Recently, Margie Clayman posted this on her Facebook wall:
“I find myself struggling once again with my relationship with social media. I love social media and am grateful for it – Social Media, like in the movie Avatar, gave me a chance to go out and meet people without having to worry about being judged by my external self. Social Media introduced me to many of you and helped me keep in touch with the rest of you. I could never shrug that off.
But I find myself struggling with what it’s all about. I could exchange 20 comments with a person in a day and have no idea how their day was. I have talked to a person nearly every day for a year and had no idea they were emotionally distraught, going through a separation, and unemployed.
Is it important for us to post stuff here so that people can “like” or comment and feel like they’ve done their engaging with us for the day? To me, it doesn’t seem like the best way to spend our time. I would rather talk to you once a week but make it a real conversation. I care about people. I want to know how you’re doing. I want to know what is good and what is tough about where you are right now. I want to know what you’re hoping to accomplish and how I can help. These things do not fit into tweets or facebook comments.
I enjoy sharing stuff and seeing your reactions and I enjoy reacting to what you post, but it is starting to seem like a make-believe world. As more and more friends, I discover, are going through difficult times, I realize my ability to be a good friend dissipates as I spend more time on the surface with people. I am not really sure how to address this restlessness I feel with the online world.
Is anyone else on this wavelength?”
There were 127 replies to this question.
My response was succinct.
“To answer your question Margie: Yes.”
It’s a strange world, this online place.
I watch with interest some of the banter that goes on. The very clever surface-stuff that bounces like a tennis ball, pinging from one person to the other. Fun, frivolous and entertaining.
I also see that when someone shares something of deeper meaning, the circle draws tighter. People often don’t know how to respond to anguish, pain or naked honesty online. It’s much easier to glide on the surface. Much tougher to dive deep.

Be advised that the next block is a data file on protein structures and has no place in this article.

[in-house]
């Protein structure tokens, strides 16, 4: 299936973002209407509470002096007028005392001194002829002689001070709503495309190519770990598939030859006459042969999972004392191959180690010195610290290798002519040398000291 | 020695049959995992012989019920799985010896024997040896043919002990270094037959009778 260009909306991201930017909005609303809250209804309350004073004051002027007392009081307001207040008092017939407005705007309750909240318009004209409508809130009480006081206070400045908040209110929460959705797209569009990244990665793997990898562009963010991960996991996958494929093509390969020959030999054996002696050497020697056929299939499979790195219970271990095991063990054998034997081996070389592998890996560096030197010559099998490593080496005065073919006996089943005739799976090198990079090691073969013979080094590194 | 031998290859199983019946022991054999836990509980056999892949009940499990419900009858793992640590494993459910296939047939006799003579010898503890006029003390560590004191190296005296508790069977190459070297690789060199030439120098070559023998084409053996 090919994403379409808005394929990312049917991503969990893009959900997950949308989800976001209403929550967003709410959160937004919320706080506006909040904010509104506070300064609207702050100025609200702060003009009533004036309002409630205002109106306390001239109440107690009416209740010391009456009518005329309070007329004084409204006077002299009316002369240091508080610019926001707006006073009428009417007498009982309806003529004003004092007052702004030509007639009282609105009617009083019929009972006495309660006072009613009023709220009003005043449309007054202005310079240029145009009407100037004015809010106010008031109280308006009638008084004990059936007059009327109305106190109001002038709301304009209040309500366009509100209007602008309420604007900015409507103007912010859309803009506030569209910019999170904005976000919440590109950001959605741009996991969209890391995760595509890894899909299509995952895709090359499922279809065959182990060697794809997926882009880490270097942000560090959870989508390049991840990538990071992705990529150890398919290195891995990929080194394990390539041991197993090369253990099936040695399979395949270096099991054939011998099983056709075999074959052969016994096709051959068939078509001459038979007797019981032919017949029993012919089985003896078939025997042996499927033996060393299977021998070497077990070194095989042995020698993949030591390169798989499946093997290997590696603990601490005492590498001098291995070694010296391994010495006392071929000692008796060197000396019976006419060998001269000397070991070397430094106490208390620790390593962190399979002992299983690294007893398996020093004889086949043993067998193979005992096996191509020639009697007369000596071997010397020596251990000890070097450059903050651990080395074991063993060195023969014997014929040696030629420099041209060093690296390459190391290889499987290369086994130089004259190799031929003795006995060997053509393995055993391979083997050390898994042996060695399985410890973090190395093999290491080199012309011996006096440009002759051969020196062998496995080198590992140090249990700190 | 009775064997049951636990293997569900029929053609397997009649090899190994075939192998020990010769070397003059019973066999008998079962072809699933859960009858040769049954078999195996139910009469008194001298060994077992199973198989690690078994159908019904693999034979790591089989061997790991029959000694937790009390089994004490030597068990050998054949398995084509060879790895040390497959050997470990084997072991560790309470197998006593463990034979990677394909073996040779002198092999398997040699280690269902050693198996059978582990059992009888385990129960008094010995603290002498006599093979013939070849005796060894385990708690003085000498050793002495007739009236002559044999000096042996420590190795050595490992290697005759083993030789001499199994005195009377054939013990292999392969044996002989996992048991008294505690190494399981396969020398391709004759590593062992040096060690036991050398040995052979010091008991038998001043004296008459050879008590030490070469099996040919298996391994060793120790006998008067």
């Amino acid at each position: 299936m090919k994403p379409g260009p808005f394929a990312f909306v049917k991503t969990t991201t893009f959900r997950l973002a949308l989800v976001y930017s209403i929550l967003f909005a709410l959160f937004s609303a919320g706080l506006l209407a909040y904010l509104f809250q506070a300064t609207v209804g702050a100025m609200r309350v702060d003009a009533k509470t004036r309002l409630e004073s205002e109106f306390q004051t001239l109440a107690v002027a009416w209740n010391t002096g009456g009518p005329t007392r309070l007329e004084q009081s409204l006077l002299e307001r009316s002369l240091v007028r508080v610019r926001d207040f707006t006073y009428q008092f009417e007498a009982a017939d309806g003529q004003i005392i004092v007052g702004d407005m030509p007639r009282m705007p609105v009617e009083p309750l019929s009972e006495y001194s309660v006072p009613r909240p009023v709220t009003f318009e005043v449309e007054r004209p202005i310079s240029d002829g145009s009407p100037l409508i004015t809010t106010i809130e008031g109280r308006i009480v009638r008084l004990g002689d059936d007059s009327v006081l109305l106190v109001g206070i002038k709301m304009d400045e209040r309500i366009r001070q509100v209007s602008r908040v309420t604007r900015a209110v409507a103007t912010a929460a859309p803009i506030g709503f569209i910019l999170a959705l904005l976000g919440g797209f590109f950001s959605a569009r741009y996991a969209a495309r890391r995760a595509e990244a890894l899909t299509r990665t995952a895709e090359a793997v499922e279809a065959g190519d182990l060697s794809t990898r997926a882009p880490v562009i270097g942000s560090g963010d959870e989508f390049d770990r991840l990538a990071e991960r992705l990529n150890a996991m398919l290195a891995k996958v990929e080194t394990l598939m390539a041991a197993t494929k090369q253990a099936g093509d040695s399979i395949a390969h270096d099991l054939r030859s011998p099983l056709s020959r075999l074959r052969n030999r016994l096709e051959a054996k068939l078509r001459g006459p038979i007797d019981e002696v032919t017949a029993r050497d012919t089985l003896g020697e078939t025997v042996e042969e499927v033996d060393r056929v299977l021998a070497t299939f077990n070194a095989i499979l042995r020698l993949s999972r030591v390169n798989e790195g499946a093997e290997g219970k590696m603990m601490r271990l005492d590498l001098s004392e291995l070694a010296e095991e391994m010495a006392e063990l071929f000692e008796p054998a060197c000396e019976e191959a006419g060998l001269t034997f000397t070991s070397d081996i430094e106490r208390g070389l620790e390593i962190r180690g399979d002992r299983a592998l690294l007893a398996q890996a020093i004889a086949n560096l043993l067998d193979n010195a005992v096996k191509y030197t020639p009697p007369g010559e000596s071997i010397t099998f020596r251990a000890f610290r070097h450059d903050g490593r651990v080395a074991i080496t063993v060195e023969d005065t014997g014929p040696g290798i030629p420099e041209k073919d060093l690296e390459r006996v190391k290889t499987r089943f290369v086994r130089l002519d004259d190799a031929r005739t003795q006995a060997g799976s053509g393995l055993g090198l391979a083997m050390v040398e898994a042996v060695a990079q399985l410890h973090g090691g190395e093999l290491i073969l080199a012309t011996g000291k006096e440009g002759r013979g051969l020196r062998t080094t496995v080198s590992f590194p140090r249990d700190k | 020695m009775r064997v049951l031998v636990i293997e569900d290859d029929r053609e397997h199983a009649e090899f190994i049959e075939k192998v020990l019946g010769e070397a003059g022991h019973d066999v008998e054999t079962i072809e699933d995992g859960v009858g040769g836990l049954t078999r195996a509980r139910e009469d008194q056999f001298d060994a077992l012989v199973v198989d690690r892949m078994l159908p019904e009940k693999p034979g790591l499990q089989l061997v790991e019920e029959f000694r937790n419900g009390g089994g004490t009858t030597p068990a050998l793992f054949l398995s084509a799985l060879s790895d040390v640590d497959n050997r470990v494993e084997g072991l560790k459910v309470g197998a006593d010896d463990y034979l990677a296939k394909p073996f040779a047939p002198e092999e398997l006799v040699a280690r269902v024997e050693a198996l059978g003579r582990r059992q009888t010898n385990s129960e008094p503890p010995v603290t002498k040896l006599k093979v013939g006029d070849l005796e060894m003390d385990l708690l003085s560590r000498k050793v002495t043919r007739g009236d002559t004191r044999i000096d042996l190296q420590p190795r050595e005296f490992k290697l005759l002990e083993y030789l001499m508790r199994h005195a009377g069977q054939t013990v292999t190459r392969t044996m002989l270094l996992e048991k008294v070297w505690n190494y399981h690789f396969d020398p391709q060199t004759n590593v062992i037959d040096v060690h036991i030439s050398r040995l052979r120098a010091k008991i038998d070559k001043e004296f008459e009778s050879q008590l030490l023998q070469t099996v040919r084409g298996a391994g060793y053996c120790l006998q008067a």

And what do we really want people to know about us?
The yin and yang of “social” is a double-edged sword. How much is enough? How much is too much?
It’s like being in a room with hundreds of people but feeling quite alone sometimes.
It’s like wondering if everyone is on their best behaviour, wearing a mask that hides what’s really going on.
I liken it to the Amanda Marshall song, “don’t assume everything on the surface is what you see…everybody’s got a story that could break your heart.”
We connect, but that doesn’t mean we’re connected.
True connection happens when we speak, in person, online or off. Whether that be in a hangout, on Skype, on the phone or at the corner coffee shop, that’s when, in Marshall’s words, we “lift the veil and let your true self breathe.”
When we comment online with words like “look on the bright side” or “things will get better” when someone bares their soul, it’s like we make them evaporate and disappear. Trite words cannot possibly help. They diminish the other’s place of pain. Maybe that’s why we’re reluctant to bare all online.
I think that when we feel restless online, it’s a signal that we need to connect in person. It’s the difference between a cocktail party and a pyjama party.
At the cocktail party we’re all dolled up, putting best face forward and skimming the surface in our conversations and contacts. We might encounter someone who’s sharing a bit deeper, but we often excuse ourselves and move on, uncomfortable in that setting to do more than offer cursory words of support.
But at the PJ party, we let our hair down, talk turkey, share, laugh, cry let our true self breathe.
It’s not either-or: online or off.
It’s recognizing that we can’t really “know” someone until we’ve spent some face time with them. After all, friendship is a very sacred thing that runs like deep water. Things might look calm on the surface, but deep below there exists another layer that no surface banter can see. In the words of Ralph Waldo Emerson: “A friend is a person with whom I may be sincere. Before him I may think aloud.”
Are you restless?